In Jabil Circuit Limited v Richard Flemming, the EAT have upheld the well known principle that a tribunal is not to substitute its decision for that of the employer where the employer’s decision was objectively reasonable (i.e. where the employer’s decision fell within the range of reasonable responses). Just because another employer (or the Tribunal!) might have reached a different conclusion, does not make a dismissal unfair.
Flemming was given £15.00 per head for a work’s night out. It was expected that 10 employees would attend and he was given £150.00. Only 2 did in fact attend, yet Mr Flemming spent £144.00 and put in an expenses claim for this amount (including some expenses for a taxi that was used on a different occasion!) and forgot to mention at the time that only two employees had attended the night out. The Tribunal made findings of fact to this effect, but went on to find the dismissal was unfair and criticised the employer’s handling of the disciplinary appeal.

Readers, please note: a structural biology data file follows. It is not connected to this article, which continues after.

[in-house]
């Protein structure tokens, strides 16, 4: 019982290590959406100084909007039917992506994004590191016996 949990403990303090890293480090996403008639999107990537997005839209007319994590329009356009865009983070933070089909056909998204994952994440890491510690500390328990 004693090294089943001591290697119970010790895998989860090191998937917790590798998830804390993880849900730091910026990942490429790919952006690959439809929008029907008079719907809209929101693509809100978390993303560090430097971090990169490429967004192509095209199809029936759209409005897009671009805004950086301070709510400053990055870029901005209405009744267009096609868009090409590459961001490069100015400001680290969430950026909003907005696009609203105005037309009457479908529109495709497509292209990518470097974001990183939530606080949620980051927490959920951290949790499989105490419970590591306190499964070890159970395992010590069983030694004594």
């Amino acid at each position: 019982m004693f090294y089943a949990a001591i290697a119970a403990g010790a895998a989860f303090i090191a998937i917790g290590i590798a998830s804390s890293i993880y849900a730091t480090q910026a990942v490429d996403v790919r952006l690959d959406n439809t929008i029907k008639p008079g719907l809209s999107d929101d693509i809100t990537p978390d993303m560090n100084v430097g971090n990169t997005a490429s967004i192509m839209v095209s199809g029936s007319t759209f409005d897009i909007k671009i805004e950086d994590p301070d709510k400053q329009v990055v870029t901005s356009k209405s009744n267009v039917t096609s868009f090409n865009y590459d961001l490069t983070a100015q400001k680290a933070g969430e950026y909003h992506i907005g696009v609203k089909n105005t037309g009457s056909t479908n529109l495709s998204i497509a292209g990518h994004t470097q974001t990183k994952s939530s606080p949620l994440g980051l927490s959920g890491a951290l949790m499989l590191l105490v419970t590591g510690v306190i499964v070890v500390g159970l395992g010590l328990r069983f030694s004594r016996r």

Given the findings of fact the Tribunal made, the EAT considered that the Tribunal had substituted its view for that of the employer. The EAT also found this case to be one of the rare cases where a Tribunal’s decision can be overturned due to perversity.